A team at University College London (UCL) has theoretical evidence to identify features in biological systems that can only be predicted by quantum physics, and for which no classical analogues exist.

The issue is light-gathering macromolecules in plant cells transfer energy by taking advantage of molecular vibrations whose physical descriptions have no equivalents in classical physics.  That has prompted the UCL team to present the first unambiguous theoretical evidence of quantum effects in photosynthesis just published in the journal Nature Communications.

The University’s press release offers that the majority of light-gathering macromolecules are composed of chromophores (responsible for the color of molecules) attached to proteins, which carry out the first step of photosynthesis, capturing sunlight and transferring the associated energy highly efficiently.

Previous experiments suggested that energy is transferred in a wave-like manner, exploiting quantum phenomena, but crucially, a non-classical explanation could not be conclusively proved as the phenomena identified could equally be described using classical physics.

Often, to observe or exploit quantum mechanical phenomena systems need to be cooled to very low temperatures. This however does not seem to be the case in some biological systems, which display quantum properties even at ambient temperatures.

Alexandra Olaya-Castro (UCL Physics & Astronomy), supervisor and co-author of the research explains, “Energy transfer in light-harvesting macromolecules is assisted by specific vibrational motions of the chromophores. We found that the properties of some of the chromophore vibrations that assist energy transfer during photosynthesis can never be described with classical laws, and moreover, this non-classical behavior enhances the efficiency of the energy transfer.”

Molecular vibrations are periodic motions of the atoms in a molecule, like the motion of a mass attached to a spring. When the energy of a collective vibration of two chromphores matches the energy difference between the electronic transitions of these chromophores a resonance occurs and efficient energy exchange between electronic and vibrational degrees of freedom takes place.

Providing that the energy associated to the vibration is higher than the temperature scale, only a discrete unit or quantum of energy is exchanged. Consequently, as energy is transferred from one chromophore to the other, the collective vibration displays properties that have no classical counterpart.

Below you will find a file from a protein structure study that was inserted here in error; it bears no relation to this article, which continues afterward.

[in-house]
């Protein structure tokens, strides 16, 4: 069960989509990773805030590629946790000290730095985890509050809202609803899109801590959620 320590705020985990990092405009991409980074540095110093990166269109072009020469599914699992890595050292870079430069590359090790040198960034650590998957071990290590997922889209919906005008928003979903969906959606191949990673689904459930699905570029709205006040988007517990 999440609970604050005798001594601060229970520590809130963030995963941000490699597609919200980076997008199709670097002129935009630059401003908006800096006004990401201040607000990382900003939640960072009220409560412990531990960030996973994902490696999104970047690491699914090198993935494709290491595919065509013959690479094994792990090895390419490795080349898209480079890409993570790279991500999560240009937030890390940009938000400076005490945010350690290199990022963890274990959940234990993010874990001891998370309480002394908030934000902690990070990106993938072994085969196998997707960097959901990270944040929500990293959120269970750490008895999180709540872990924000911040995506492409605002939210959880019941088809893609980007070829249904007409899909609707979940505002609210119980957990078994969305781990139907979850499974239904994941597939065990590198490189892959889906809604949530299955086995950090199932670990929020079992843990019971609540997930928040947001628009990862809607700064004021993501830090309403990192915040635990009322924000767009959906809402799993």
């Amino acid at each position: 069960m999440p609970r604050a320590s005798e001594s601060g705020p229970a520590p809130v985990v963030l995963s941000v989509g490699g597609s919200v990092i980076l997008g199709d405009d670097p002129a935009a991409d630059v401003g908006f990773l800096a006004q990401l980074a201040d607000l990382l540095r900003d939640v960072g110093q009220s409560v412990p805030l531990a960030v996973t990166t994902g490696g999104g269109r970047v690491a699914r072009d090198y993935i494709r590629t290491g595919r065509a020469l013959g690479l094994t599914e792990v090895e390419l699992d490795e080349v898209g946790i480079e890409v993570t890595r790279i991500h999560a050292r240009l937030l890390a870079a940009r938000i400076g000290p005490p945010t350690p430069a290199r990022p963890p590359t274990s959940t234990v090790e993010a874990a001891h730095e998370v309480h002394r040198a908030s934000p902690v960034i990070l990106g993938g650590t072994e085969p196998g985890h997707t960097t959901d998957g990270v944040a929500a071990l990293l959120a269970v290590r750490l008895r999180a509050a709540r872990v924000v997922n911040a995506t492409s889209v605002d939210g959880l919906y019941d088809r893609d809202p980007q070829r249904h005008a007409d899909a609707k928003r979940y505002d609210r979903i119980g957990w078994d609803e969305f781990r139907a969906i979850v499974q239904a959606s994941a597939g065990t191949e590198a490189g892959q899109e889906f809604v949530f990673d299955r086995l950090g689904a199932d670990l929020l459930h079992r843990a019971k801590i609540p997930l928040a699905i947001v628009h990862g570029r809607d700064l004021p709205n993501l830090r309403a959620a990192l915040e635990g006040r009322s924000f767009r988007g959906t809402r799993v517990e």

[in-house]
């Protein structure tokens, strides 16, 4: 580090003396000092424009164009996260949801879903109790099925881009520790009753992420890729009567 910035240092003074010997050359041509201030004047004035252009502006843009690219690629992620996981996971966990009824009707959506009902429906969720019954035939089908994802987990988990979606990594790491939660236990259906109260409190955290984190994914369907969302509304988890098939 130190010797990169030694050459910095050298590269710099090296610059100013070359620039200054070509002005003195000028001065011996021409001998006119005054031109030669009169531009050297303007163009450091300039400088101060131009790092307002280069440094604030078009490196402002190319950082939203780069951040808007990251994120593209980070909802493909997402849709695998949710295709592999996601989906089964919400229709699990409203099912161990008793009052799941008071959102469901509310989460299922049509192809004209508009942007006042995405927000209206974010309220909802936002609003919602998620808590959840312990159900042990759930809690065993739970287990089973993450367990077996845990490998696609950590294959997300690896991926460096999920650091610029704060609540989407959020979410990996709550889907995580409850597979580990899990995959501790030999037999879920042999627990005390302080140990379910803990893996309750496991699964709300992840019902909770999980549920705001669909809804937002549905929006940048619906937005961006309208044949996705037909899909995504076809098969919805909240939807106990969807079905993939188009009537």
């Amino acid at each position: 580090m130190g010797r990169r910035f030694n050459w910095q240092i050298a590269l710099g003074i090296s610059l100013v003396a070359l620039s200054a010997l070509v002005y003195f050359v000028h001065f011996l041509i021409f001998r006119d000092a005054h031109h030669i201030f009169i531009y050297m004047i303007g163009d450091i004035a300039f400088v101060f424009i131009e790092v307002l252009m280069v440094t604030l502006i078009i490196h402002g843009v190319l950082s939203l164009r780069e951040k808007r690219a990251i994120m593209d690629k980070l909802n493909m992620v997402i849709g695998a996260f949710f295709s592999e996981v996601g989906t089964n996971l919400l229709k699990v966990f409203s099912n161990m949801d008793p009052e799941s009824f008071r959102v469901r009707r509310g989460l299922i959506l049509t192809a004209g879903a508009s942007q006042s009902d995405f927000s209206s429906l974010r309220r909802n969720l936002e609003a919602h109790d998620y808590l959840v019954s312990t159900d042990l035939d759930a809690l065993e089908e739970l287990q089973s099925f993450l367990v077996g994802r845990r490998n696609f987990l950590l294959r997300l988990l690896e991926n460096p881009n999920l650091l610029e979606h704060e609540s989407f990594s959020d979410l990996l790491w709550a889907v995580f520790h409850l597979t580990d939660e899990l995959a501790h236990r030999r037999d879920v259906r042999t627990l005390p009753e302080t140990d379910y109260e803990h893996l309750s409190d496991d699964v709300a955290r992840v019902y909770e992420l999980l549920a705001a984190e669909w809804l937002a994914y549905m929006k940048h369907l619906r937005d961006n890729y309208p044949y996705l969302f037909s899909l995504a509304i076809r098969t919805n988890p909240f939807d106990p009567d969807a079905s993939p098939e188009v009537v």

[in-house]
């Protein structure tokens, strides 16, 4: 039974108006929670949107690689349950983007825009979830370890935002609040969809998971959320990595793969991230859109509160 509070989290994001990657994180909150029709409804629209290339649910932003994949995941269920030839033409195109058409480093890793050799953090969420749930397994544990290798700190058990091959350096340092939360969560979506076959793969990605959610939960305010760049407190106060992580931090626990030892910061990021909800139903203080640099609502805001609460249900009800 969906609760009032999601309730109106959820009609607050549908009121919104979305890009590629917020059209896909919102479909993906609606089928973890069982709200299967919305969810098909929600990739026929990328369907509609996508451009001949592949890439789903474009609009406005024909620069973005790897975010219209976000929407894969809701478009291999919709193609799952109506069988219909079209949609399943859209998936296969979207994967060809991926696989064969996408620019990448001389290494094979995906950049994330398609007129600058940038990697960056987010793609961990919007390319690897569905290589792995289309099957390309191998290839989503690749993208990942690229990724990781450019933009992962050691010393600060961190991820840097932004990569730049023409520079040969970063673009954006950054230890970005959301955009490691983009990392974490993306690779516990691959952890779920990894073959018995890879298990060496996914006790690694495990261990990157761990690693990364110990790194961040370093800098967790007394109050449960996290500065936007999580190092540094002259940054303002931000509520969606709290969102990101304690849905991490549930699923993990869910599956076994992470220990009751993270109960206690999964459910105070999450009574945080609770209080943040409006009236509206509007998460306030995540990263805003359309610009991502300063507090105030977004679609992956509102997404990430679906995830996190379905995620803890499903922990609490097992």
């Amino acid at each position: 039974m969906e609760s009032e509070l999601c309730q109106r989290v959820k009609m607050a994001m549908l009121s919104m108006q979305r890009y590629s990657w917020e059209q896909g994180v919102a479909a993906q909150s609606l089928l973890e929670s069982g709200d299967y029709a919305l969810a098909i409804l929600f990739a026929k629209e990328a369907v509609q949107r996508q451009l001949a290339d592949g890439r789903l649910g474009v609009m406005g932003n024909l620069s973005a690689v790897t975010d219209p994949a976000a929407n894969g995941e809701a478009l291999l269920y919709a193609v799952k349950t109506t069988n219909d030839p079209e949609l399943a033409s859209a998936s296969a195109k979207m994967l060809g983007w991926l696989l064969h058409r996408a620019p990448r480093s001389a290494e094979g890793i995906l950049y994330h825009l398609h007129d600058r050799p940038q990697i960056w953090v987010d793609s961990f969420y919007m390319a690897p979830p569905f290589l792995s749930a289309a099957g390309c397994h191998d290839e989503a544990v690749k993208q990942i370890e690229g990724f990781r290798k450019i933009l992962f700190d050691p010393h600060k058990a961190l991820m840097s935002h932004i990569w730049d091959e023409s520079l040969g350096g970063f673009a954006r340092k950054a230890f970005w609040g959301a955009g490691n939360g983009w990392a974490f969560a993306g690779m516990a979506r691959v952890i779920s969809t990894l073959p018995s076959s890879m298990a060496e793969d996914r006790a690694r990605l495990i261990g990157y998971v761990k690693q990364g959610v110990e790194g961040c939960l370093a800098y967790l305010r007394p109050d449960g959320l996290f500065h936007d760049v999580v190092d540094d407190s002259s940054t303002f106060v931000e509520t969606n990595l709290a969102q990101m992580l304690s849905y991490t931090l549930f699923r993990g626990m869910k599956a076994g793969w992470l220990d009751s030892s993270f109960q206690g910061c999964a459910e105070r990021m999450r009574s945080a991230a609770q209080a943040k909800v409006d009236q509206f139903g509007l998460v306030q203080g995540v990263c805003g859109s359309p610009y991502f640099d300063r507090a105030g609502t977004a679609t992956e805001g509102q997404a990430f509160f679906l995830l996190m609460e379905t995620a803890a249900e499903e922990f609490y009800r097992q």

The UCL team found the unambiguous signature of non-classicality is given by a negative joint probability of finding the chromophores with certain relative positions and momenta. In classical physics, probability distributions are always positive.

Edward O’Reilly (UCL Physics & Astronomy), first author of the study takes up the explanation, “The negative values in these probability distributions are a manifestation of a truly quantum feature, that is, the coherent exchange of a single quantum of energy. When this happens electronic and vibrational degrees of freedom are jointly and transiently in a superposition of quantum states, a feature that can never be predicted with classical physics.”

The press release goes on to say other biomolecular processes such as the transfer of electrons within macromolecules (like in reaction centers in photosynthetic systems), the structural change of a chromophore upon absorption of photons (like in vision processes) or the recognition of a molecule by another (as in olfaction processes), are influenced by specific vibrational motions. The results of this research therefore suggest that a closer examination of the vibrational dynamics involved in these processes could provide other biological prototypes exploiting truly non-classical phenomena.

The insight involved in acquiring this new information is quite impressive.  It also suggests that the research theme might have applications in other fields soon.  Just where the application of quantum mechanics understanding might lead is very much a very open question for the fast approaching future.

The quantum effect in photosynthesis has been a new question for only a short time.  It’s encouraging to see experimental material this soon.


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